This section of the portfolio includes descriptions of some of the studio and related art/design courses developed and taught by Benjamin B. Olshin; see below for descriptions.

The landscape and our interaction with it is one of the most fundamental of all human experiences. Freud even equated the landscape and our relationship with the landscape as coming from our earliest memories of looking up at the mother's breast. As adults, we have a complex interaction with the landscape: we alternately fear it, worship it, and even subjugate it. Artists have also had a complex relationship with the landscape, tackling it with paint and canvas, or on a grander scale, with sculpture or even actual manipulation of the land itself. Architects and builders have approached landscape with a wide range of conceptions and theories about humanity's place in the environment.

In this transdisciplinary seminar, we investigate this complex relationship between humans and landscape through several paths. These include early theories about the Earth and concepts behind mapping; fine art, particularly landscape painting in Eastern / Western traditions as well as site-specific sculpture and land art; architecture, both with and without architects; and manipulation of the environment, with examinations of everything from Easter Island to suburbia.

The course also focuses on some of humanity's earliest interaction and understanding of the land and landscape, examining the cave paintings of Lascaux, and the peculiar concept of geomancy.

Despite the broad arc in time and space of the course, it aims to explore a particular narrative: how humans, as self-aware beings, strive to find a meaningful relationship to the landscape around them. Specific topics of the course include: ancient ideas about land and landscape (including geomancy, ley lines, and sacred sites); artistic representation of the landscape (including landscape painting in both the realist and abstract traditions); and manipulation of the landscape in early civilizations and modern society.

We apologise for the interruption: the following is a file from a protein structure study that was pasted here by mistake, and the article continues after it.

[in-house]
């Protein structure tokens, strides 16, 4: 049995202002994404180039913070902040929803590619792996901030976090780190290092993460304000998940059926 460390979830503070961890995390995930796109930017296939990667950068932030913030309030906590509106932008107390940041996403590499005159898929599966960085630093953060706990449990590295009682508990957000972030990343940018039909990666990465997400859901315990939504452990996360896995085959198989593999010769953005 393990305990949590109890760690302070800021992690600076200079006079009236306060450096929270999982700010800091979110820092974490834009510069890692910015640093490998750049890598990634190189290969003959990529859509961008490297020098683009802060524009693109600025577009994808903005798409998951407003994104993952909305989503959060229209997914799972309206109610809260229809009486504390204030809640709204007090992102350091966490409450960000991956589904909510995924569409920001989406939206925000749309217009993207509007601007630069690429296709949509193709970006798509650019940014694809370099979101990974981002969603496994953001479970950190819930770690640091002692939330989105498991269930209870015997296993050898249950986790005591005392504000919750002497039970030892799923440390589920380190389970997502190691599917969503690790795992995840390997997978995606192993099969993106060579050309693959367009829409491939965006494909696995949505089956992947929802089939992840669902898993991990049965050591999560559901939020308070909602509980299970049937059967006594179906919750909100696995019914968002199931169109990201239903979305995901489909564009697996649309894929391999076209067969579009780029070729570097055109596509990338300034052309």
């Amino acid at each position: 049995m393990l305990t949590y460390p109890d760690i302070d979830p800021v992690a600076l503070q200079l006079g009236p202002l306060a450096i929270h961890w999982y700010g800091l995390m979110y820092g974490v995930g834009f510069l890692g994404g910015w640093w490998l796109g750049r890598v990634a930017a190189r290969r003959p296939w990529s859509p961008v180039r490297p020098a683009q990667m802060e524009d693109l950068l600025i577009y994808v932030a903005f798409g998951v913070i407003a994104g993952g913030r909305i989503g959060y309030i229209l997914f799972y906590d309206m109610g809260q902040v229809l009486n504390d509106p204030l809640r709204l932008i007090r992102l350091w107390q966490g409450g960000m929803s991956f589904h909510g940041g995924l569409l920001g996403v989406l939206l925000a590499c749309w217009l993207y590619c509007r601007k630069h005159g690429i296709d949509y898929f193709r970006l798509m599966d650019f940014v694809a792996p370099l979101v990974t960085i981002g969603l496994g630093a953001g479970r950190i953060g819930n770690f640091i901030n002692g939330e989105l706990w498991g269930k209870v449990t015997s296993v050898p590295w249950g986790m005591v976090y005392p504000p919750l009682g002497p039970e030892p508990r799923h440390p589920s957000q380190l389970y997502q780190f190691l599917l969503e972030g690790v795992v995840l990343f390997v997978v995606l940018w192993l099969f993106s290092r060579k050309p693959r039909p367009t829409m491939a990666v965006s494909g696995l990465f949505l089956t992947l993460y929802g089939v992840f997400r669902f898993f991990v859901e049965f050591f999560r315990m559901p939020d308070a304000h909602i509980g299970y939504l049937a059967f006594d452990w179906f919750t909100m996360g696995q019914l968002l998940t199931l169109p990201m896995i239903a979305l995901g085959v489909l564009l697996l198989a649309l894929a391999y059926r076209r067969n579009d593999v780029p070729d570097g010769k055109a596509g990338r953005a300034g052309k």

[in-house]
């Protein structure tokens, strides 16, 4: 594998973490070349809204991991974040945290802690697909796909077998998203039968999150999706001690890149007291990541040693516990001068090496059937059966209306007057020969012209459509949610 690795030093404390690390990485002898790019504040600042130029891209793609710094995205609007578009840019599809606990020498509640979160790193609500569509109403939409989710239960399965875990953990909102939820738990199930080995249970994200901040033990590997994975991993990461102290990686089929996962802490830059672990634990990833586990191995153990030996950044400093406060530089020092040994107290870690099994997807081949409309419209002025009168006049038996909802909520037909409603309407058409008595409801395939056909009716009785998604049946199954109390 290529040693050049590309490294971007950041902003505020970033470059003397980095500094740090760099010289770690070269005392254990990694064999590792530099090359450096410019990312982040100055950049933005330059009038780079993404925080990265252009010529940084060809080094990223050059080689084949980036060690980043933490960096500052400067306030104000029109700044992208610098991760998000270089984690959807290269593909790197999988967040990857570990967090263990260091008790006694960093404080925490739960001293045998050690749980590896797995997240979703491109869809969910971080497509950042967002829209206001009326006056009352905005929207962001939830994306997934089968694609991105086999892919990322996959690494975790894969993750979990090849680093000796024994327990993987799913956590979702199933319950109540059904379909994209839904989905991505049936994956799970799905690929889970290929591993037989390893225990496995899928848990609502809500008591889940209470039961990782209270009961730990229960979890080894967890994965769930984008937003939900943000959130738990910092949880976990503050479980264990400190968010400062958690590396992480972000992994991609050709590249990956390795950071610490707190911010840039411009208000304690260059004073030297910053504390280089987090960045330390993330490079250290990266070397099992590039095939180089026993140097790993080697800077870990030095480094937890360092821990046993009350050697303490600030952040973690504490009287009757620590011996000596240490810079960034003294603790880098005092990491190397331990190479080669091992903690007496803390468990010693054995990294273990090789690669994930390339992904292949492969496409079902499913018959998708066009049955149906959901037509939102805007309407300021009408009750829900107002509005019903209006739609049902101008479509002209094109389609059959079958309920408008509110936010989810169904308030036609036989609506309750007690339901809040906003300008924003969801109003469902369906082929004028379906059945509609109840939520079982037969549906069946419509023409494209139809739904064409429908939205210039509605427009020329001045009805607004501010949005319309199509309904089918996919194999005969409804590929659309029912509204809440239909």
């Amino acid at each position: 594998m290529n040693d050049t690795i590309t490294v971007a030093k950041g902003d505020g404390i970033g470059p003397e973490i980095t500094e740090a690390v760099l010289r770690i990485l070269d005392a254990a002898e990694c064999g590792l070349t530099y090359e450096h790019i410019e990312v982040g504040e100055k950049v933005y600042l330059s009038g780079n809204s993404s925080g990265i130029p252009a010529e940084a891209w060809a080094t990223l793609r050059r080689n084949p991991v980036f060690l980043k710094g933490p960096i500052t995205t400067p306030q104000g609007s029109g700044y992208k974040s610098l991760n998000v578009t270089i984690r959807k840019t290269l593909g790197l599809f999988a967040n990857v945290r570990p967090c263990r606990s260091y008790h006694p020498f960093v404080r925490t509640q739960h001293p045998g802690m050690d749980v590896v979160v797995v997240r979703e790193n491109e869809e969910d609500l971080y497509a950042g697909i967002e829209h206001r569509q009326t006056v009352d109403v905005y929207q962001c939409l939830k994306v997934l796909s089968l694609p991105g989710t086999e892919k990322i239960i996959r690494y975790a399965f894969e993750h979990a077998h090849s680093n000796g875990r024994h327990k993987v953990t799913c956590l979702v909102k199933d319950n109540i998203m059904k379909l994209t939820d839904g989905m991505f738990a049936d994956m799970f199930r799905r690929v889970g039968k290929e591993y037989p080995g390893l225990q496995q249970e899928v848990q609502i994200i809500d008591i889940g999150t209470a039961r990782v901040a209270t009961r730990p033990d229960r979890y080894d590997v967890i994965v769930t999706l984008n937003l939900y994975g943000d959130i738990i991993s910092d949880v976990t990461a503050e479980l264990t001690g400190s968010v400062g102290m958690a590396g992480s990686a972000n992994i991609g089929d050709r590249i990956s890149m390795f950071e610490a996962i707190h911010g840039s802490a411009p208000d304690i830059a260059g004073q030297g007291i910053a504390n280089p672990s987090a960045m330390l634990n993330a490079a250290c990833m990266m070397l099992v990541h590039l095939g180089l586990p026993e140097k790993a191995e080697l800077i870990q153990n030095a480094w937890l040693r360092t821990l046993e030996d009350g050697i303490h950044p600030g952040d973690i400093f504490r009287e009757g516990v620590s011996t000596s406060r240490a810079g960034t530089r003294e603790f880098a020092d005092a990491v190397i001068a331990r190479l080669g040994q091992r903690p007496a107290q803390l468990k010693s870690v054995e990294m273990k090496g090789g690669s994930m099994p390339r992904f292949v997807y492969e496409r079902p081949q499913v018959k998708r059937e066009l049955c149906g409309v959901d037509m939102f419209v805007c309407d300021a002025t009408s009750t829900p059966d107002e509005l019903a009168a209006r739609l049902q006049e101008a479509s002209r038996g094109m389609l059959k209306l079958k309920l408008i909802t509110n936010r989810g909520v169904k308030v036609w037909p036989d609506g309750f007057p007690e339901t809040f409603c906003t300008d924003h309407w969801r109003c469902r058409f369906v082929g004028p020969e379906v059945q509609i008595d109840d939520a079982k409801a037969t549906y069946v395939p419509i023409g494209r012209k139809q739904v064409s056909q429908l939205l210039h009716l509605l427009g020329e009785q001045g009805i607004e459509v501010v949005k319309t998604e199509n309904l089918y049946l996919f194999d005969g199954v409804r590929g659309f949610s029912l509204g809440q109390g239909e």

This course examines a range of ideas about the visual world in terms of key historical and cultural concepts. These include industrialization, modern psychology, the use of images, the rise of science and technology, globalization, and others. In each area, we will examine important questions about the changing relationship of visual culture to society through time and place.

Designed for secondary school teachers, this course focuses on the integration of the visual arts into other academic disciplines, including Social Studies/History, English, Performing Arts, Science, Mathematics, and Languages. Teachers in this course work through a series of readings, exercises, and in-class projects, all designed to see the visual arts in the context of history, archaeology, ancient mathematics, literature, and so on. Many of the materials used in this course are directly transferable to the secondary school classroom.

This course examines a variety of academic disciplines in an arts-oriented secondary school setting. It is designed for secondary school teachers in fields including Social Studies/History, English, Performing Arts, Visual Arts, Science, Mathematics, and Languages. Participants in this course build real-life lessons plans and/or projects that integrate these disciplines. In addition, the lesson plans and materials integrate the arts, with particular emphasis on the visual and performing arts. In coordination with the instructor, teachers in this class develop its lesson plans and materials over a three-week period, working on four key issues: (a) the relationship of the particular discipline to the other disciplines (e.g., history and mathematics); (b) where to integrate the arts into these disciplines; (c) the building of an actual lesson plan/project in those disciplines; and (d) presentation and critique of the lesson plan/project. The course ends with the construction and presentation of a web resource that archives all the lesson plans/projects produced by the teachers.

This course will introduce students to the creative process of problem solving. The course will focus on visualization of ideas through sketches and concept models. Students will also learn about the design process, and the development of graphic and verbal arguments for the solution of design problems. By completing this course, students will: learn how to "attack" design problems and begin to think of solutions; understand the role of the sketch and the model in the design process; expand their ability to work systematically in solving design issues; develop skills in working with a variety of materials to express their ideas. Class time will typically be divided as follows: Students will work on their projects during class time, with a break in the middle of the day. The instructor will comment, and critique, and assist the students as they work on their projects. Some classes will also consist of critiques, and discussions, in which students and the instructor will discuss current class projects. There will be both individual and team projects during the course.